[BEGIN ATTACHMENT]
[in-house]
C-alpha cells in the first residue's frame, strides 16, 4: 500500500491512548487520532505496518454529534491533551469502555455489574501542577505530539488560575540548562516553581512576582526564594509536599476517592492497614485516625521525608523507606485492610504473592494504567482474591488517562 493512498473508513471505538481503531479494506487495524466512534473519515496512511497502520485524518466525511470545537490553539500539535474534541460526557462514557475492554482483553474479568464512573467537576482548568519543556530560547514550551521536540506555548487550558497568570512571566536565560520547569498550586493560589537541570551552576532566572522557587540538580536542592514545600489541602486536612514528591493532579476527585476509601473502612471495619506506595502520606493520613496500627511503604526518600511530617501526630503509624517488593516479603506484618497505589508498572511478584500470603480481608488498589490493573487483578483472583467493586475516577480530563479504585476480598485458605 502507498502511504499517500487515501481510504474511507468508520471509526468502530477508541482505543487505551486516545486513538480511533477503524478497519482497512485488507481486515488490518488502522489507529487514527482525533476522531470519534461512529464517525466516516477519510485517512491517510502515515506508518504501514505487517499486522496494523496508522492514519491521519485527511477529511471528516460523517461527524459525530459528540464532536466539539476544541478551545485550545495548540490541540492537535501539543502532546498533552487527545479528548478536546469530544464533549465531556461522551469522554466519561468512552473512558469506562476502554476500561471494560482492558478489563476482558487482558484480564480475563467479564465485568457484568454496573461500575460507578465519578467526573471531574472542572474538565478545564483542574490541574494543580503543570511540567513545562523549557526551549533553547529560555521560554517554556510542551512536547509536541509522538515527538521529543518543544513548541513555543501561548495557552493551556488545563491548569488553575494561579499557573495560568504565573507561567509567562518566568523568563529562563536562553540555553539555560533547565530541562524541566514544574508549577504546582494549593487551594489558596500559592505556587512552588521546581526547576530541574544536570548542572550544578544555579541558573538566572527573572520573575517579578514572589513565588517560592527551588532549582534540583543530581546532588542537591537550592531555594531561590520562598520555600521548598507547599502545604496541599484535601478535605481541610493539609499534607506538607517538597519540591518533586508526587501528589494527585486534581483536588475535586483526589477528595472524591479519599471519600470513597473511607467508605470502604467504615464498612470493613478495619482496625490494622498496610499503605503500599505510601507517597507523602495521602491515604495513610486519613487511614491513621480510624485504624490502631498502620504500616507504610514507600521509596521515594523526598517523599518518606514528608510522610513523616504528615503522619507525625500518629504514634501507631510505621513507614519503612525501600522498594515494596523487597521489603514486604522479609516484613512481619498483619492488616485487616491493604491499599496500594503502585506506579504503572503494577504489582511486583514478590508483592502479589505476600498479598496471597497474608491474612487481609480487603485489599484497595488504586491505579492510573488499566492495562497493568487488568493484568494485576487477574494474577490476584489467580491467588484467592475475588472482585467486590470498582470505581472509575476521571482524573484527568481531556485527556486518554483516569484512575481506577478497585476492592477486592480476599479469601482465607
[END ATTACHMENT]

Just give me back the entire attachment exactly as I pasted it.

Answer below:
[in-house]
C-alpha cells in the first residue's frame, strides 16, 4: 500500500491512548487520532505496518454529534491533551469502555455489574501542577505530539488560575540548562516553581512576582526564594509536599476517592492497614485516625521525608523507606485492610504473592494504567482474591488517562 493512498473508513471505538481503531479494506487495524466512534473519515496512511497502520485524518466525511470545537490553539500539535474534541460526557462514557475492554482483553474479568464512573467537576482548568519543556530560547514550551521536540506555548487550558497568570512571566536565560520547569498550586493560589537541570551552576532566572522557587540538580536542592514545600489541602486536612514528591493532579476527585476509601473502612471495619506506595502520606493520613496500627511503604526518600511530617501526630503509624517488593516479603506484618497505589508498572511478584500470603480481608488498589490493573487483578483472583467493586475516577480530563479504585476480598485458605 502507498502511504499517500487515501481510504474511507468508520471509526468502530477508541482505543487505551486516545486513538480511533477503524478497519482497512485488507481486515488490518488502522489507529487514527482525533476522531470519534461512529464517525466516516477519510485517512491517510502515515506508518504501514505487517499486522496494523496508522492514519491521519485527511477529511471528516460523517461527524459525530459528540464532536466539539476544541478551545485550545495548540490541540492537535501539543502532546498533552487527545479528548478536546469530544464533549465531556461522551469522554466519561468512552473512558469506562476502554476500561471494560482492558478489563476482558487482558484480564480475563467479564465485568457484568454496573461500575460507578465519578467526573471531574472542572474538565478545564483542574490541574494543580503543570511540567513545562523549557526551549533553547529560555521560554517554556510542551512536547509536541509522538515527538521529543518543544513548541513555543501561548495557552493551556488545563491548569488553575494561579499557573495560568504565573507561567509567562518566568523568563529562563536562553540555553539555560533547565530541562524541566514544574508549577504546582494549593487551594489558596500559592505556587512552588521546581526547576530541574544536570548542572550544578544555579541558573538566572527573572520573575517579578514572589513565588517560592527551588532549582534540583543530581546532588542537591537550592531555594531561590520562598520555600521548598507547599502545604496541599484535601478535605481541610493539609499534607506538607517538597519540591518533586508526587501528589494527585486534581483536588475535586483526589477528595472524591479519599471519600470513597473511607467508605470502604467504615464498612470493613478495619482496625490494622498496610499503605503500599505510601507517597507523602495521602491515604495513610486519613487511614491513621480510624485504624490502631498502620504500616507504610514507600521509596521515594523526598517523599518518606514528608510522610513523616504528615503522619507525625500518629504514634501507631510505621513507614519503612525501600522498594515494596523487597521489603514486604522479609516484613512481619498483619492488616485487616491493604491499599496500594503502585506506579504503572503494577504489582511486583514478590508483592502479589505476600498479598496471597497474608491474612487481609480487603485489599484497595488504586491505579492510573488499566492495562497493568487488568493484568494485576487477574494474577490476584489467580491467588484467592475475588472482585467486590470498582470505581472509575476521571482524573484527568481531556485527556486518554483516569484512575481506577478497585476492592477486592480476599479469601482465607